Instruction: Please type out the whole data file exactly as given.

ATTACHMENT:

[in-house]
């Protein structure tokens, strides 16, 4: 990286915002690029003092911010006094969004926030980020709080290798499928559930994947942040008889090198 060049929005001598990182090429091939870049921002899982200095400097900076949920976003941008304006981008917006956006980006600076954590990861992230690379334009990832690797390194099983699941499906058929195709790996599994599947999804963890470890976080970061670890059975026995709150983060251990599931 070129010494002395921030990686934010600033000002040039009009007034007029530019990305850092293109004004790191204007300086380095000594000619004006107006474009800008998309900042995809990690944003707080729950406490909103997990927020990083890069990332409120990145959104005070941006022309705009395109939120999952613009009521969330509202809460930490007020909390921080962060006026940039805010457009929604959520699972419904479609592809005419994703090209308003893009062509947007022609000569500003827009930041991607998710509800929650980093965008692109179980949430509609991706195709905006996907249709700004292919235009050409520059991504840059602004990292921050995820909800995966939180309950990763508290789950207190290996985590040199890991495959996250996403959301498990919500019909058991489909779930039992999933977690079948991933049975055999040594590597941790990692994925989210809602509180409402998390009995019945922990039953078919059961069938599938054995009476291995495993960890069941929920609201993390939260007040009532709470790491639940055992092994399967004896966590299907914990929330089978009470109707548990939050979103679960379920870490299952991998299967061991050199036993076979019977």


[in-house]
């Protein structure tokens, strides 16, 4: 990286915002690029003092911010006094969004926030980020709080290798499928559930994947942040008889090198 060049929005001598990182090429091939870049921002899982200095400097900076949920976003941008304006981008917006956006980006600076954590990861992230690379334009990832690797390194099983699941499906058929195709790996599994599947999804963890470890976080970061670890059975026995709150983060251990599931 070129010494002395921030990686934010600033000002040039009009007034007029530019990305850092293109004004790191204007300086380095000594000619004006107006474009800008998309900042995809990690944003707080729950406490909103997990927020990083890069990332409120990145959104005070941006022309705009395109939120999952613009009521969330509202809460930490007020909390921080962060006026940039805010457009929604959520699972419904479609592809005419994703090209308003893009062509947007022609000569500003827009930041991607998710509800929650980093965008692109179980949430509609991706195709905006996907249709700004292919235009050409520059991504840059602004990292921050995820909800995966939180309950990763508290789950207190290996985590040199890991495959996250996403959301498990919500019909058991489909779930039992999933977690079948991933049975055999040594590597941790990692994925989210809602509180409402998390009995019945922990039953078919059961069938599938054995009476291995495993960890069941929920609201993390939260007040009532709470790491639940055992092994399967004896966590299907914990929330089978009470109707548990939050979103679960379920870490299952991998299967061991050199036993076979019977």